Texas promises $10k to anyone who shops a woman seeking an abortion attacks – isn’t it time DJs from the dance music world made their disapproval clear to see, or do they care more about their bank balances?

Anyone who cares about women’s rights should be extremely concerned about what’s happening in Texas right now. With the support of the US Supreme Court, the southern state has made abortion illegal in all circumstances. And if you think that’s bad, it gets worse.

If you find out about a woman who’s planning on having a now-illegal abortion in the state, or you find someone who is aiding a pregnant woman in a quest to obtain one – you can grass them up to the authorities and get a cash reward of $10,000.

Whenever things like this happen, DJs tend to immediately jump into the “I’m not involved in politics, I’m just a DJ who’s doing a job” camp. It’s how Danny Rampling and wife Ilona apparently managed to persuade themselves to do a gig in the human rights abusing Dubai.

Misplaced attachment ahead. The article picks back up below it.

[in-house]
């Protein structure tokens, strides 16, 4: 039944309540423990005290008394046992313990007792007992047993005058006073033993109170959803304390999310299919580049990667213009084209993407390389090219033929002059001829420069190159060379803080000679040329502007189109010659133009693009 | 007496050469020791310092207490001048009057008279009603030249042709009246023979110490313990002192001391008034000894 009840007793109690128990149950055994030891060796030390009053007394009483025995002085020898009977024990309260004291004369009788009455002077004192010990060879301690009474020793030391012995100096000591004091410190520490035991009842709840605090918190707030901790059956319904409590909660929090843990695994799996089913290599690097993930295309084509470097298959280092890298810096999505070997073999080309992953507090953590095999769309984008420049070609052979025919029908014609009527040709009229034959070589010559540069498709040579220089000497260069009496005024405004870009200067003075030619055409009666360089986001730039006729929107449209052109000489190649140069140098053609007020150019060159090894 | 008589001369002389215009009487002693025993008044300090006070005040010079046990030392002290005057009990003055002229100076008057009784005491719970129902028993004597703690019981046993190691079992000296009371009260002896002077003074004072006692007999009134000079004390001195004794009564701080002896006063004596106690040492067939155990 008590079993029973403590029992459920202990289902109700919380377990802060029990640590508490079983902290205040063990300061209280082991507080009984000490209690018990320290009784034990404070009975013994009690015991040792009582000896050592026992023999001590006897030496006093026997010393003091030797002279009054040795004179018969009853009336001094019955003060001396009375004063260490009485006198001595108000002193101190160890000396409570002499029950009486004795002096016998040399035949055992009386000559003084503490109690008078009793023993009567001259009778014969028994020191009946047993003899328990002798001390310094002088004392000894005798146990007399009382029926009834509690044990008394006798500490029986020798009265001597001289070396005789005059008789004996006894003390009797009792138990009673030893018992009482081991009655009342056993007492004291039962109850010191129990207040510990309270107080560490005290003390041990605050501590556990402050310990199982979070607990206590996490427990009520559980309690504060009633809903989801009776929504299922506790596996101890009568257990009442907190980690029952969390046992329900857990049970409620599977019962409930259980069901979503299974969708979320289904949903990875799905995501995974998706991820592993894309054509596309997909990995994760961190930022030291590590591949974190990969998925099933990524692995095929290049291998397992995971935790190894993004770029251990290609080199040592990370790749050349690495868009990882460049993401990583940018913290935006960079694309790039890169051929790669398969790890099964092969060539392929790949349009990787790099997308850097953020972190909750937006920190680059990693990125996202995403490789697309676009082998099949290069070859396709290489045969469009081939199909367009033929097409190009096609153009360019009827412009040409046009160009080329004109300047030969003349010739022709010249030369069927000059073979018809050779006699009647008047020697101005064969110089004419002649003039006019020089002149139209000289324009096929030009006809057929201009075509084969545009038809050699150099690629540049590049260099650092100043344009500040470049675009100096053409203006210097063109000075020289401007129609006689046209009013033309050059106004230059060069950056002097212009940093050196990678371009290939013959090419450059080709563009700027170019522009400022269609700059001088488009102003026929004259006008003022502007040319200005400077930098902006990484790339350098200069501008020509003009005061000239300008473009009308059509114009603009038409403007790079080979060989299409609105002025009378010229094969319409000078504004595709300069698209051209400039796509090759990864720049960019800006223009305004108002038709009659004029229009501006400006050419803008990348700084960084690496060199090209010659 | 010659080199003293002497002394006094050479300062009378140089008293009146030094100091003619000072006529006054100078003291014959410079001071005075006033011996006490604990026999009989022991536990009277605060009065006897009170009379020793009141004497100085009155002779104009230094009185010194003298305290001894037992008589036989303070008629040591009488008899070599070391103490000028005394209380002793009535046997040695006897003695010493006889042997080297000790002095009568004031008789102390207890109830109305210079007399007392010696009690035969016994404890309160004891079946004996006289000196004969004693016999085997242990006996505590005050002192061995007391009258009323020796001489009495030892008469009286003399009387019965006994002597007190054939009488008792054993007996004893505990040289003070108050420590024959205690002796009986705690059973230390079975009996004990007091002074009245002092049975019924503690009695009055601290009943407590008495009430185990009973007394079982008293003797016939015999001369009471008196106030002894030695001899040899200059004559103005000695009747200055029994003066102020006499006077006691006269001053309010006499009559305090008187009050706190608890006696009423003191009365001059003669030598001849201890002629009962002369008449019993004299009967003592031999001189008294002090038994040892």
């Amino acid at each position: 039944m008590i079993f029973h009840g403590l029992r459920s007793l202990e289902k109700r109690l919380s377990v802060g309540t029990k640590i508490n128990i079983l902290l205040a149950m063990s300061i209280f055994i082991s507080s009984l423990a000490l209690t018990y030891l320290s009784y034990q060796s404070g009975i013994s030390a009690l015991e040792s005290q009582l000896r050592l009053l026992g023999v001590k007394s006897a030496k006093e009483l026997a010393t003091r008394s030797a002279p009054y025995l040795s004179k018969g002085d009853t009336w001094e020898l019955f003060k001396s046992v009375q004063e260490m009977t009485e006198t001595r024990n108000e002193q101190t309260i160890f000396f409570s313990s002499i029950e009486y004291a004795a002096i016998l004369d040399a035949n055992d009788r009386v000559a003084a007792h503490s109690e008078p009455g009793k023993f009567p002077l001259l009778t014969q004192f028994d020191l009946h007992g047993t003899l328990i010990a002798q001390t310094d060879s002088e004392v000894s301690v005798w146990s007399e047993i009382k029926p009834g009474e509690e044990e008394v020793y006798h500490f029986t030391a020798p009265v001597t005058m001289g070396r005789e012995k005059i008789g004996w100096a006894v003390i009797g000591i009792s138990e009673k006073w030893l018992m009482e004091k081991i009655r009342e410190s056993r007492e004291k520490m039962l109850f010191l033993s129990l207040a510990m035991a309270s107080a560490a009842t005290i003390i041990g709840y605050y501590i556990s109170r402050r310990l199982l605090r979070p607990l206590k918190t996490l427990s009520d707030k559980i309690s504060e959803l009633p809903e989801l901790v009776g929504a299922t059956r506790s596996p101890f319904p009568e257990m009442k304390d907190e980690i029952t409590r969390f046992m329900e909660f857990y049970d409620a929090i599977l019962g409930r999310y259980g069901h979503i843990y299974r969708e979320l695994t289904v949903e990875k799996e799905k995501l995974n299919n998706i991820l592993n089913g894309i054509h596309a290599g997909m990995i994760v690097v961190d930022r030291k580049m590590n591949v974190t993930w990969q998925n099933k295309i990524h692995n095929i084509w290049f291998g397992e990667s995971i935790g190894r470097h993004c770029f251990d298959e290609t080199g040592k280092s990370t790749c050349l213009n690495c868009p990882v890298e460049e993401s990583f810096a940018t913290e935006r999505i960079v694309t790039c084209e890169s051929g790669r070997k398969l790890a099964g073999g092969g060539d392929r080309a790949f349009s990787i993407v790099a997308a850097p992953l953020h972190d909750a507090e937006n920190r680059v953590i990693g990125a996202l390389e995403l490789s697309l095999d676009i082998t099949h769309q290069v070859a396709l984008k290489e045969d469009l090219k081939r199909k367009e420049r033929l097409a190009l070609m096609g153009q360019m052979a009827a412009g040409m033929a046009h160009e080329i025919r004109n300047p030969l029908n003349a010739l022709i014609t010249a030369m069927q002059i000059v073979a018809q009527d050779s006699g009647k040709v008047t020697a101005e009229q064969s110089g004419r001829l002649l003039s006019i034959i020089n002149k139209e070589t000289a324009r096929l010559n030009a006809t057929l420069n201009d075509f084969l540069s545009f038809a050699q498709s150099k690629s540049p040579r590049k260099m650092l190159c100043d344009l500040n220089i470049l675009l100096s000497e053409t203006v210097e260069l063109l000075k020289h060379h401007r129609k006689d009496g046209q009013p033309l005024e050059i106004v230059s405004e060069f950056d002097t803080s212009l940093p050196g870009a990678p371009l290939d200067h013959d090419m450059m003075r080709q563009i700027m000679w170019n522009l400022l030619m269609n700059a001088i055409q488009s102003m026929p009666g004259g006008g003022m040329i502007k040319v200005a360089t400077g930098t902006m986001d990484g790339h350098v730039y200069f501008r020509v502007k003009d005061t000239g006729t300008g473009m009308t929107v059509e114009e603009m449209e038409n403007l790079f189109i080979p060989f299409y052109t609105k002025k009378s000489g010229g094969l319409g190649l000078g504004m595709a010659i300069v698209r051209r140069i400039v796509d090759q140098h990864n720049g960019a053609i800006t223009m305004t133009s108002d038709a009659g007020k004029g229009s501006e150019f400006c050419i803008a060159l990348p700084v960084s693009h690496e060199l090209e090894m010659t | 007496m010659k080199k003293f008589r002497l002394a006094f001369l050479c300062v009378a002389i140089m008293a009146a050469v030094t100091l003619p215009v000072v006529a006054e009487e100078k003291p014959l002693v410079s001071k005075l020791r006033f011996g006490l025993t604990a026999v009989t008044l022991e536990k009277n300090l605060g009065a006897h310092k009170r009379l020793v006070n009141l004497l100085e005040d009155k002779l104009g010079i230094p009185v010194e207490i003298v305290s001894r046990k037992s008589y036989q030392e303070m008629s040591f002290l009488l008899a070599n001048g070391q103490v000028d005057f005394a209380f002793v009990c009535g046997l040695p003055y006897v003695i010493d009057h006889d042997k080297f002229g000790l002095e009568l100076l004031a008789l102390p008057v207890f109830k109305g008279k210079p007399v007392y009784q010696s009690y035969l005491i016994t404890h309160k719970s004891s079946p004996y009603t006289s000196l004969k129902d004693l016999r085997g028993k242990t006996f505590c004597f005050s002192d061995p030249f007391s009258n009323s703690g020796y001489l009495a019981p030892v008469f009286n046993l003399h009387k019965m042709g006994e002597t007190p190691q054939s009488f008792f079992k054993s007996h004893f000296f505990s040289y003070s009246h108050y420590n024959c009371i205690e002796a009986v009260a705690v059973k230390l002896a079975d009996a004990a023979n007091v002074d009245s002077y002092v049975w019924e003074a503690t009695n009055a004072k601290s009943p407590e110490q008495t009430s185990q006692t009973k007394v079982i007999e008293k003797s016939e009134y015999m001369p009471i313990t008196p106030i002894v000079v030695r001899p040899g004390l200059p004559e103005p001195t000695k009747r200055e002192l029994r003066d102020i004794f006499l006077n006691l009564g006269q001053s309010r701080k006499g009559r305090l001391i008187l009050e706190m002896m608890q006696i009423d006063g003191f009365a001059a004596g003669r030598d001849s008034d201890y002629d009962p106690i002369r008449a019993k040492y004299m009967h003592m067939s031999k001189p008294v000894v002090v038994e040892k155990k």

Carl Cox is due to play in Austin and Houston in the state on October 14th and 15th. DJ Sneak is due in Houston on September 11th – just days from now. Paul Oakenfold will be in Texas on October 7th and 8th. Sasha and John Digweed are in Austin on September 17th. MK will be there on October 23rd.

A much longer list of who’s playing and where in Texas over the next few months is at EDM Train. Given this is a scene which was founded on the basis of respect for all, the fact all these shows are still taking place is morally repugnant.

They’re meant to represent a scene with such heavily political roots, yet somehow believe they’re laughably above politics when travelling out to such places to collect fat pay cheques.

Back in May, this blog published an article about over 600 musicians publicly declaring they would not perform in Israel, citing the never-ending conflict with Palestine. Yet so far on this issue, there’s nothing. Not a single peep.

Is there a certain level of suffered that must take place before DJs start thinking more about their morals and less about their bank balances? If so, I’m wondering how much more Texas has to do to cross that threshold…